How does being an educational writer by day impact, for the better or worse, your creative endeavors?
I think doing anything during the day that isn’t poring over your creative project is hard. But a girl’s gotta eat.
I am so grateful and fortunate that I can make a living as a writer and as an editor, but it is difficult to find the energy to get up early and write before work or to come home after a long day and sit down to my computer. Again, I feel fortunate because the topics that I write about in my professional career (education, social justice issues, and art) support my personal beliefs, my commitment to giving back to the community, and my desire to create opportunities for disadvantaged people so I think this all feeds into both my personal happiness and the themes and issues I obsess over in my creative writing. So, I don’t see a downside to the work that I am doing. In reality, I would still be fighting with myself to get that creative work done even without a day job.
One of the things that I admire about you is your hustling spirit. You are the first writer that I personally know that has secured several grants and residencies. No starving artist for you. Tell us about this process.
Thanks! First, I don’t like to starve (see above). I had thought that after college I would move to NYC and be hungry and hustle until I really “made it.” The truth is, I’m not that artist. So, I needed to figure out how to get a job, pay my mortgage, and eat but not allow my desire to write a novel or be an arts writer die.
I come from a rich tradition of professional pioneers and entrepreneurs–my mom was an early computer programmer, and being one of the few black females in the field she had to work hard to be successful. My dad owns his own business. My brother is always giving me a kick in the pants to seek out new opportunities and to promote myself and to network. Those things are hard for me but I take his advice because it does get me where I want to be and I have been so inspired by the people I have met when I have put myself out there.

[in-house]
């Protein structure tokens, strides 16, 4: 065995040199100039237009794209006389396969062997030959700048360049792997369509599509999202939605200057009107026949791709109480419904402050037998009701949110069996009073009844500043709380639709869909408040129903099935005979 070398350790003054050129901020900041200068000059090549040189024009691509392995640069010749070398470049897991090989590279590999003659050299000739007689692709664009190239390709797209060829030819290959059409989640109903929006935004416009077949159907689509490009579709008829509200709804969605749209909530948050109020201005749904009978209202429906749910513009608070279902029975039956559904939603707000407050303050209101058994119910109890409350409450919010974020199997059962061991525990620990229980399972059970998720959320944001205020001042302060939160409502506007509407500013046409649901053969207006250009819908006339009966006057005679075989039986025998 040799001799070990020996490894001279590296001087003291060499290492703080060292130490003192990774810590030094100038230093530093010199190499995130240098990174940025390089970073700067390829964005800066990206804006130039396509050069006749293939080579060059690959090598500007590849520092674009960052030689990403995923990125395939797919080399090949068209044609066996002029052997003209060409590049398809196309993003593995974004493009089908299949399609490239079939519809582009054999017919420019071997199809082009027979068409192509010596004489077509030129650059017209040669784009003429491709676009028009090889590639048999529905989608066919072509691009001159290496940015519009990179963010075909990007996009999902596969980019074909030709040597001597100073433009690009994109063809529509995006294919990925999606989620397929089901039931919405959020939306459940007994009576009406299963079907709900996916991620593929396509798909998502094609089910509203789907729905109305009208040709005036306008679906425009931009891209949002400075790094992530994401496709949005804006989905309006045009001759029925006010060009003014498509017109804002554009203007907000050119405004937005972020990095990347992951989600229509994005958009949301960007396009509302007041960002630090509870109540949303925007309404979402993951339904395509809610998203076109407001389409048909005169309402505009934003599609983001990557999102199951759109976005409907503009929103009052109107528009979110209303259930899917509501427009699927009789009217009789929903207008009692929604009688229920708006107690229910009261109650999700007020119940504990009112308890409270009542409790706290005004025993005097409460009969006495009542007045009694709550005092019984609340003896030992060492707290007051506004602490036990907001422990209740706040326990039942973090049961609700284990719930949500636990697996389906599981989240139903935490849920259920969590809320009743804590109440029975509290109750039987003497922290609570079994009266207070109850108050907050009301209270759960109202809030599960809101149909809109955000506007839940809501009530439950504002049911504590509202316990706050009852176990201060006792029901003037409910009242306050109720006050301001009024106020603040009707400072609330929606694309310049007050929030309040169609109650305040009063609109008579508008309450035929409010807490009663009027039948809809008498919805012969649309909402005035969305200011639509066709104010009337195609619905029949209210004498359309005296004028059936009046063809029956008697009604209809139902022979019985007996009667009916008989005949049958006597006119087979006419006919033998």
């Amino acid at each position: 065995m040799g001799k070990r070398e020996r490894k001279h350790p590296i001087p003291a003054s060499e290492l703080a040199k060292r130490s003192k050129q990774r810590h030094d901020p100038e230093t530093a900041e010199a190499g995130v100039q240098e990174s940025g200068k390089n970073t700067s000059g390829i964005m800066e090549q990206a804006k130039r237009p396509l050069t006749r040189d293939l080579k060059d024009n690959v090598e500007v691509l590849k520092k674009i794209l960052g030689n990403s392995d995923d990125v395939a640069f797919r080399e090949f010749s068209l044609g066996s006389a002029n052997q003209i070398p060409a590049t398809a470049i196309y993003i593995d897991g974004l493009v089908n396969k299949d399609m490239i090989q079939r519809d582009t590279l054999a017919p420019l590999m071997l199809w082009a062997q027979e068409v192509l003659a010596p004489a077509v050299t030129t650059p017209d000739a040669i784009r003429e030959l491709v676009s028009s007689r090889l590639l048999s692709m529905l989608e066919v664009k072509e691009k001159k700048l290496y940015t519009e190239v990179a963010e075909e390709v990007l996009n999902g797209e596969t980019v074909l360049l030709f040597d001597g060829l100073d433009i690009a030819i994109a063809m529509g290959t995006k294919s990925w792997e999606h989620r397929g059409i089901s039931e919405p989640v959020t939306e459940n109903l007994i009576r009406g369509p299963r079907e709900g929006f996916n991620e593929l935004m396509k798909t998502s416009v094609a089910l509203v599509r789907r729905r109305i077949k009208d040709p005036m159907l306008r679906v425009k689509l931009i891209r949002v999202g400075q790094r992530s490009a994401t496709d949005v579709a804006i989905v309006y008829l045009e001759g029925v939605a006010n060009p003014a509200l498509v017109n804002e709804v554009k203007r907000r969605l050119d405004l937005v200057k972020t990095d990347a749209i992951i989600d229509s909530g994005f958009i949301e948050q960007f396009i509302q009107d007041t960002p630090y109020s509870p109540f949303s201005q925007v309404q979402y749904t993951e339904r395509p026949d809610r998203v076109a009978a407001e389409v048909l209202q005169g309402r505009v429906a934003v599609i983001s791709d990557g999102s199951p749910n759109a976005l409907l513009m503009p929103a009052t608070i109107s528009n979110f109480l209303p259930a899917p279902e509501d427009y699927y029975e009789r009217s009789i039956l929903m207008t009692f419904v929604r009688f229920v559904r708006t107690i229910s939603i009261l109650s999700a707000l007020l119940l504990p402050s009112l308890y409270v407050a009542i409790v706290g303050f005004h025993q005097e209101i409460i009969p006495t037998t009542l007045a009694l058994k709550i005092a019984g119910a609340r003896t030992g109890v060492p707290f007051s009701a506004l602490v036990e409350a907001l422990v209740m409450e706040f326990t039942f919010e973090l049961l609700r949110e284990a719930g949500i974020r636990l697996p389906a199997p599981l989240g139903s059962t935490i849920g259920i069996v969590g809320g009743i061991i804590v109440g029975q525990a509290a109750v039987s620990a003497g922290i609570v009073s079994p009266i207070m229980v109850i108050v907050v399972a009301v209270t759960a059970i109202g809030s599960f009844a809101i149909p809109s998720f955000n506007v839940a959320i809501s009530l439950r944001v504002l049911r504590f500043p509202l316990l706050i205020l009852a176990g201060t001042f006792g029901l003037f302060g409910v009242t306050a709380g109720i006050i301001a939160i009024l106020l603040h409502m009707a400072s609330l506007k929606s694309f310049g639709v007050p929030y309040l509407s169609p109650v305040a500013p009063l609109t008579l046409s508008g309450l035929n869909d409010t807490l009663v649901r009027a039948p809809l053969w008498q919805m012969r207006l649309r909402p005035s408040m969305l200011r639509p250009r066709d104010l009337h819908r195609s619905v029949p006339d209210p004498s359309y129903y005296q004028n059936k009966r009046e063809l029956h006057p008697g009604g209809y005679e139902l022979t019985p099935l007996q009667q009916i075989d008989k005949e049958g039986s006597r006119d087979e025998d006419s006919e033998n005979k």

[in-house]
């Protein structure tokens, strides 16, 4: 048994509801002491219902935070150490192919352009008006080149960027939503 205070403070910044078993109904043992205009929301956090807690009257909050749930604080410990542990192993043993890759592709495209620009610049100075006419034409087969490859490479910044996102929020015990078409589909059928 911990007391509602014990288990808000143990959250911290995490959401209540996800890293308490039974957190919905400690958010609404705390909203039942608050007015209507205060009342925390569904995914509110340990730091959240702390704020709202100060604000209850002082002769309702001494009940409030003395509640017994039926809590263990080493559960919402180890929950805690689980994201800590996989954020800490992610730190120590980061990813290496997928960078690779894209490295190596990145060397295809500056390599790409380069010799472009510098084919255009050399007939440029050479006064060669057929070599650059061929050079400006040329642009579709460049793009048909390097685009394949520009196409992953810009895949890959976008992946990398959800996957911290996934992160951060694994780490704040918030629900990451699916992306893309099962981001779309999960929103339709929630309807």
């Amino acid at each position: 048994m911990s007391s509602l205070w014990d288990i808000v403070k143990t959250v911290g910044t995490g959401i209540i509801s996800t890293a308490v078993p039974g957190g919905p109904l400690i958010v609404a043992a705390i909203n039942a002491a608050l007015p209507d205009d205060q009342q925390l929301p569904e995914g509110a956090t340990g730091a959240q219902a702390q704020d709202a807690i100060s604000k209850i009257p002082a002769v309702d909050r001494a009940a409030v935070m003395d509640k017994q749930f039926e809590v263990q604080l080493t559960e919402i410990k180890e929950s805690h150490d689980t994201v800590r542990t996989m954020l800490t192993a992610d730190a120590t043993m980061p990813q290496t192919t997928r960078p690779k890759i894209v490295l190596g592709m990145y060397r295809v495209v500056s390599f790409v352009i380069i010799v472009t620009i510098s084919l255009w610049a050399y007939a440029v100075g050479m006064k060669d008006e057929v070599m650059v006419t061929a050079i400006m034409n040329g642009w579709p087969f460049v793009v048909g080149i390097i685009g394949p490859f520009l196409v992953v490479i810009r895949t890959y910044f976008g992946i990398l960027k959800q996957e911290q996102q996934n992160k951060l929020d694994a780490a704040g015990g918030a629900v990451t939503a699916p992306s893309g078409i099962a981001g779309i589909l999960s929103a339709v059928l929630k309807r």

I applied to my first writing workshop in 2010. It was Voices of Our Nations Arts (VONA) workshop, which is a cross-genre writing workshop for writers of color. It was there that I learned that I could and should be applying for grants and artist residencies not just because I needed and wanted them but because there were yet another way of gaining a name for myself as an artist and also learning about how the business works.
My ratio of success is about 1 in 3 or so, meaning that I am starting to get a some of the things that I apply to (not all) and I am seeing success. It also means I am getting a lot of rejections but I learn from each application and process that I go through. I was told once to apply to things in threes so that you always had something floating out in the universe and you don’t focus on one particular opportunity.
A friend recently told me that we have to listen to when the universe is saying “yes.” I can get really focused on wanting a particular thing, but if I don’t get it I might feel like a failure. But then when I get something else that thing could be exactly what I needed but I didn’t even know it. I think there’s no wrong way to play this game (life/writing/business) as long as you keep your eyes and heart open for the next opportunity.